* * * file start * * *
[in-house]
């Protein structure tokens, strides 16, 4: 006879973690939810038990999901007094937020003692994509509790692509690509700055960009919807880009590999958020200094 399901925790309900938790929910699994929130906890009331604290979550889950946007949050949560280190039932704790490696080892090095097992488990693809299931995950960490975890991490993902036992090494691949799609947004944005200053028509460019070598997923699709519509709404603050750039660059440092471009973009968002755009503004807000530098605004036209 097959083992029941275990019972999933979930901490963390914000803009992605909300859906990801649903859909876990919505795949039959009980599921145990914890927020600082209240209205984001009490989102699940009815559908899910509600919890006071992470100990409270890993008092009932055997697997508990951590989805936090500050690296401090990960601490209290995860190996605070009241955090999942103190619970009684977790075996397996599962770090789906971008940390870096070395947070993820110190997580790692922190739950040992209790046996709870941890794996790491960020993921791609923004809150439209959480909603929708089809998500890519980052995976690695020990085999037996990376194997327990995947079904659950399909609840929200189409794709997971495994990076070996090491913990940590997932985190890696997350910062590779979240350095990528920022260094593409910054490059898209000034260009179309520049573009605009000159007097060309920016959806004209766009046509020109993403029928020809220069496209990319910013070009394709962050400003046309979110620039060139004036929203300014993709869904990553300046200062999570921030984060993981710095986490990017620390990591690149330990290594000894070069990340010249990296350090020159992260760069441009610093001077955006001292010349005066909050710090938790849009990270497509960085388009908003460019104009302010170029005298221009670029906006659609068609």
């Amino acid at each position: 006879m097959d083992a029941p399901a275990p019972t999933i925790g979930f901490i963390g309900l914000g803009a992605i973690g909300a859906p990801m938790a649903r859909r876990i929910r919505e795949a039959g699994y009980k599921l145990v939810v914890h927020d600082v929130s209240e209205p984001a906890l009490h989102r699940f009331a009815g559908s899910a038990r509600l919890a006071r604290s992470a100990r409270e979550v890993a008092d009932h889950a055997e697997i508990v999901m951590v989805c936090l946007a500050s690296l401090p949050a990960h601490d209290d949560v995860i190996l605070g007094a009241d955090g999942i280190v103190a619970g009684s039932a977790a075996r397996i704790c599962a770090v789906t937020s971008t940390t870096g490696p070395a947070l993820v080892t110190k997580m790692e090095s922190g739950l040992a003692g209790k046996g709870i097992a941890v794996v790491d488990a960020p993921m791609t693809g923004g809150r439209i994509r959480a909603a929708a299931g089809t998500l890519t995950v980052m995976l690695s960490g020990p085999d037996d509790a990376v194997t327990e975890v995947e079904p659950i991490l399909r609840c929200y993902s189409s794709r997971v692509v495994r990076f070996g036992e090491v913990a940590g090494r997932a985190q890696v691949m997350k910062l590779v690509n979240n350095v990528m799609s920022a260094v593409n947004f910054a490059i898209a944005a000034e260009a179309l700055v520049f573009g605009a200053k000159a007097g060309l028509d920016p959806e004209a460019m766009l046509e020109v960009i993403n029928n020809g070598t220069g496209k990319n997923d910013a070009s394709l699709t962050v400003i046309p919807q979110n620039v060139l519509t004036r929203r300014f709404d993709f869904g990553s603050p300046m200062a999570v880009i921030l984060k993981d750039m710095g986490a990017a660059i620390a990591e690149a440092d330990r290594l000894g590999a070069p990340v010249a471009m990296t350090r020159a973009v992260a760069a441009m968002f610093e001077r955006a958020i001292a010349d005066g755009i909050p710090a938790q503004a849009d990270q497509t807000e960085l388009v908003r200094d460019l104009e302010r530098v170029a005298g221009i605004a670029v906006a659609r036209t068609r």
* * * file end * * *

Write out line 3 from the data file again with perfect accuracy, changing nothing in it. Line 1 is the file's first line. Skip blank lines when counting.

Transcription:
């Amino acid at each position: 006879m097959d083992a029941p399901a275990p019972t999933i925790g979930f901490i963390g309900l914000g803009a992605i973690g909300a859906p990801m938790a649903r859909r876990i929910r919505e795949a039959g699994y009980k599921l145990v939810v914890h927020d600082v929130s209240e209205p984001a906890l009490h989102r699940f009331a009815g559908s899910a038990r509600l919890a006071r604290s992470a100990r409270e979550v890993a008092d009932h889950a055997e697997i508990v999901m951590v989805c936090l946007a500050s690296l401090p949050a990960h601490d209290d949560v995860i190996l605070g007094a009241d955090g999942i280190v103190a619970g009684s039932a977790a075996r397996i704790c599962a770090v789906t937020s971008t940390t870096g490696p070395a947070l993820v080892t110190k997580m790692e090095s922190g739950l040992a003692g209790k046996g709870i097992a941890v794996v790491d488990a960020p993921m791609t693809g923004g809150r439209i994509r959480a909603a929708a299931g089809t998500l890519t995950v980052m995976l690695s960490g020990p085999d037996d509790a990376v194997t327990e975890v995947e079904p659950i991490l399909r609840c929200y993902s189409s794709r997971v692509v495994r990076f070996g036992e090491v913990a940590g090494r997932a985190q890696v691949m997350k910062l590779v690509n979240n350095v990528m799609s920022a260094v593409n947004f910054a490059i898209a944005a000034e260009a179309l700055v520049f573009g605009a200053k000159a007097g060309l028509d920016p959806e004209a460019m766009l046509e020109v960009i993403n029928n020809g070598t220069g496209k990319n997923d910013a070009s394709l699709t962050v400003i046309p919807q979110n620039v060139l519509t004036r929203r300014f709404d993709f869904g990553s603050p300046m200062a999570v880009i921030l984060k993981d750039m710095g986490a990017a660059i620390a990591e690149a440092d330990r290594l000894g590999a070069p990340v010249a471009m990296t350090r020159a973009v992260a760069a441009m968002f610093e001077r955006a958020i001292a010349d005066g755009i909050p710090a938790q503004a849009d990270q497509t807000e960085l388009v908003r200094d460019l104009e302010r530098v170029a005298g221009i605004a670029v906006a659609r036209t068609r």